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Developmental biology - Human Genome Atlas|
Atlas of the human genome using stem cells
In parallel to the discovery of human embryonic stem cells, another milestone in biology was completed with the sequencing of the human genome by NHGRI in April 2003, and the identification of the entire set of genes responsible for our human identity.
Sequencing the human genome led to the challenge of understanding how our genes function. This new study from Hebrew University provides a novel tool to map all human gene function by using human embryonic stem cells (hESCs).
Researchers did this by analyzing virtually all of the genes in our genome, generating more than 180,000 distinct mutations. To produce such a vast array of mutations, they combined the gene-editing technology of CRISPR-Cas9 screening with a new type of embryonic stem cell recently isolated by the same research group. This newly generated stem cell has only a single copy of the human genome, instead of two copies — one from the mother and one from the father — reducing gene editing to one copy for each gene.
Researchers can now see that a mere 9% of all genes in the human genome are essential to the growth and survival of human embryonic stem cells — and 5% of those actually limit the growth of these cells. They can now analyze the role of genes responsible for all hereditary disorders in early human development and growth. Furthermore, they can see how cancer-causing genes might affect the growth of the human embryo.
"This gene atlas enables a new functional view on how we study the human genome and provides a tool that will change the fashion by which we analyze and treat cancer and genetic disorders," says Nissim Benvenisty MD, PhD, Director, Azrieli Center for Stem Cells and Genetic Research, the Herbert Cohn Chair in Cancer Research, Hebrew University of Jerusalem, and senior author of the study.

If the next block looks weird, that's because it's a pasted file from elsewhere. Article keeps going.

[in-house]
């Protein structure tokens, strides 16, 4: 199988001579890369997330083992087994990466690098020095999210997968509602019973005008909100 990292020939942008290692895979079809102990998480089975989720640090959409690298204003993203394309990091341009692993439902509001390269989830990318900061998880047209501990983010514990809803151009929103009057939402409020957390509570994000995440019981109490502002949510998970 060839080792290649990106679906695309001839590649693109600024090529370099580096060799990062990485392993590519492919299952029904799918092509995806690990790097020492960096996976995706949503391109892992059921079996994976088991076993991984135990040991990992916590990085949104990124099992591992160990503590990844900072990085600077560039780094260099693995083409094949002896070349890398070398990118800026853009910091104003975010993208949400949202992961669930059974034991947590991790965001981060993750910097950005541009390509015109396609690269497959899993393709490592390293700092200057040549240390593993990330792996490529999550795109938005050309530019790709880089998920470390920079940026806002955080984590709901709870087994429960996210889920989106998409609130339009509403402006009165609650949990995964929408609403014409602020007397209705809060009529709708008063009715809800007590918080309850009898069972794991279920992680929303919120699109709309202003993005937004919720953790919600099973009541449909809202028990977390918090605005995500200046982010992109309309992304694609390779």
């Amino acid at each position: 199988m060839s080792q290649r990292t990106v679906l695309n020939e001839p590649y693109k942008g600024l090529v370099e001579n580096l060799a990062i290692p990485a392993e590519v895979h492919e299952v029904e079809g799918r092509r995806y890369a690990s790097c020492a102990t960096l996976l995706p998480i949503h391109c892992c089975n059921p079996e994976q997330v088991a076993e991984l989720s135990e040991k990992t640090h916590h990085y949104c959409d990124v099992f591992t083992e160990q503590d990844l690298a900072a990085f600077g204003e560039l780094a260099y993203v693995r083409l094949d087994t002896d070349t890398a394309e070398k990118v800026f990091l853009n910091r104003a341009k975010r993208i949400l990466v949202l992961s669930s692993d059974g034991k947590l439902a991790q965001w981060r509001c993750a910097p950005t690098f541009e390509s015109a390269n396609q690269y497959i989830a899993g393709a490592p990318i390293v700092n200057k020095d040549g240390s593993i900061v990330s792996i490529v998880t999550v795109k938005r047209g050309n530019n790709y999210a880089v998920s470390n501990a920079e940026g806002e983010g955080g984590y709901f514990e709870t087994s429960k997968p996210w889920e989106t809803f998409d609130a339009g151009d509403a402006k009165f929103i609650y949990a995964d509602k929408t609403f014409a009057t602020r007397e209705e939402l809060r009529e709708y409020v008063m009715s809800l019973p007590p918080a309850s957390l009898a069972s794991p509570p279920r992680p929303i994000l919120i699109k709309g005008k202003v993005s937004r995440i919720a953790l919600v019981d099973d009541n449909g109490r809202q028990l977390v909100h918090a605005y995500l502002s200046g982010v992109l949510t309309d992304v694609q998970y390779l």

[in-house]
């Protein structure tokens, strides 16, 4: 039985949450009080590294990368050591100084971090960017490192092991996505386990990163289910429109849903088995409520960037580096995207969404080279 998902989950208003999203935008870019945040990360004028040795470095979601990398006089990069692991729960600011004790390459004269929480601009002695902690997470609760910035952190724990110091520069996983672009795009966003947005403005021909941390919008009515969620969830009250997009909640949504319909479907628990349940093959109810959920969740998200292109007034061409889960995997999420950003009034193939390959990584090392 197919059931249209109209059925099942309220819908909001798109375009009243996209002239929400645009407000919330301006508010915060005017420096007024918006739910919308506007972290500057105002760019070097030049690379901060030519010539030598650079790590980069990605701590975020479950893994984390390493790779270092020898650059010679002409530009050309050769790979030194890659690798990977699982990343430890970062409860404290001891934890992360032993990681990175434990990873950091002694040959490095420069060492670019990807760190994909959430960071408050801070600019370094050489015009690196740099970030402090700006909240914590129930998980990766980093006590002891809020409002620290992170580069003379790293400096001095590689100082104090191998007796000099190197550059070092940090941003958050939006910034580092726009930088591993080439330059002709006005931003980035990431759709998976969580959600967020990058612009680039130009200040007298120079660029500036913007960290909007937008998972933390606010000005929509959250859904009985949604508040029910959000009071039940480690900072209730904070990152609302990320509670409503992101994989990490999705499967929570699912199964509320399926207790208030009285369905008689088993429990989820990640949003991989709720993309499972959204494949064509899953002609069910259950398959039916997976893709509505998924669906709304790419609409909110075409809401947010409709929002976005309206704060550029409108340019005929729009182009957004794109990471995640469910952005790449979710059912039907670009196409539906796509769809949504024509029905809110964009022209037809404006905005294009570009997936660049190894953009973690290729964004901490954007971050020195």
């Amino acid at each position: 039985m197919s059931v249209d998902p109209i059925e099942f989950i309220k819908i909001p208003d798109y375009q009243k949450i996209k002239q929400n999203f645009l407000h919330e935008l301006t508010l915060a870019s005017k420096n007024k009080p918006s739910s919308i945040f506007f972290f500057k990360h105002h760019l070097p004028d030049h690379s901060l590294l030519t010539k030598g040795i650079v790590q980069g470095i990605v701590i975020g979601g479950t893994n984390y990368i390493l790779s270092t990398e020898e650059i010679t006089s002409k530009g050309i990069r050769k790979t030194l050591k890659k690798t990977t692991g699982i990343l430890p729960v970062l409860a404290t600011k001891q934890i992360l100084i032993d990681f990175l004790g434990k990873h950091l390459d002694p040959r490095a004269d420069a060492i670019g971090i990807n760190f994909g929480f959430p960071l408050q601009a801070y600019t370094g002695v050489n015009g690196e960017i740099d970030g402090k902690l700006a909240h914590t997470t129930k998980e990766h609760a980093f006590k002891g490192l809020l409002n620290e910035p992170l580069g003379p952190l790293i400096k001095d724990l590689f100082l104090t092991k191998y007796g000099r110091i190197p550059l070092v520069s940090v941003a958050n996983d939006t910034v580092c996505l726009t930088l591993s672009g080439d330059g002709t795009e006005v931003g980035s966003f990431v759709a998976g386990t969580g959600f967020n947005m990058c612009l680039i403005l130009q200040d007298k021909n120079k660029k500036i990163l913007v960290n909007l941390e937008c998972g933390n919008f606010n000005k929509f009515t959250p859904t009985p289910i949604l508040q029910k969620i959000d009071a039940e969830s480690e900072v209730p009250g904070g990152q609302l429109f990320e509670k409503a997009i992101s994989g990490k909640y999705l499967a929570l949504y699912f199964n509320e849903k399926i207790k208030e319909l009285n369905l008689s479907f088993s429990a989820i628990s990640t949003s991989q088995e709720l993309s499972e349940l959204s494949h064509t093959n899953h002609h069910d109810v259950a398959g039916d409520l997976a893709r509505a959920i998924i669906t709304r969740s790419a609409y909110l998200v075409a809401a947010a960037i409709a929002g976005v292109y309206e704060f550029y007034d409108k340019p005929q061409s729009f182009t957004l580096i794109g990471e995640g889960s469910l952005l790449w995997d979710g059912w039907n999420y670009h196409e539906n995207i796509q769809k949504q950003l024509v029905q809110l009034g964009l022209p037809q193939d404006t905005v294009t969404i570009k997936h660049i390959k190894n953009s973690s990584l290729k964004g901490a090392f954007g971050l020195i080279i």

A key finding is the identification of a small group of genes uniquely essential to survival of human embryonic stem cells (hESCs), appearing to maintain their identity and prevent them from becoming cancers or turning into adult cells.
"This study creates a new framework in understanding what it means to be an embryonic stem cell at the genetic level. The more complete a picture we have of the nature of these cells, the better chances we have for successful therapies in the clinic," adds Dr. Atilgan Yilmaz PhD, postdoctoral fellow, and a lead author.
The maintenance of pluripotency requires coordinated expression of a set of essential genes. Using our recently established haploid human pluripotent stem cells (hPSCs), we generated a genome-wide loss-of-function library targeting 18,166 protein-coding genes to define the essential genes in hPSCs. With this we could allude to an intrinsic bias of essentiality across cellular compartments, uncover two opposing roles for tumour suppressor genes and link autosomal-recessive disorders with growth-retardation phenotypes to early embryogenesis. hPSC-enriched essential genes mainly encode transcription factors and proteins related to cell-cycle and DNA-repair, revealing that a quarter of the nuclear factors are essential for normal growth. Our screen also led to the identification of growth-restricting genes whose loss of function provides a growth advantage to hPSCs, highlighting the role of the P53–mTOR pathway in this context. Overall, we have constructed an atlas of essential and growth-restricting genes in hPSCs, revealing key aspects of cellular essentiality and providing a reference for future studies on human pluripotency.
Authors: Atilgan Yilmaz, Mordecai Peretz, Aviram Aharony, Ido Sagi & Nissim Benvenisty.
Acknowledgements: The authors thank E. Meshorer and all members of The Azrieli Center for Stem Cells and Genetic Research for their input and critical reading of the manuscript. The authors also thank O. Yanuka, T. Golan-Lev and A. Petcho for assistance with tissue culture. This work was partially supported by the US–Israel Binational Science Foundation (grant no. 2015089), by the Israel Science Foundation (grant no. 494/17) and by the Azrieli Foundation. A.Y. is supported by the Lady Davis Postdoctoral Fellowship. I.S. is supported by the Adams Fellowship Program of the Israel Academy of Sciences and Humanities, and N.B. is the Herbert Cohn Chair in Cancer Research.
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Haploid human embryonic stem cells. Image credit: Azrieli Center for Stem Cells and Genetic Research, Hebrew University, Jerusalem.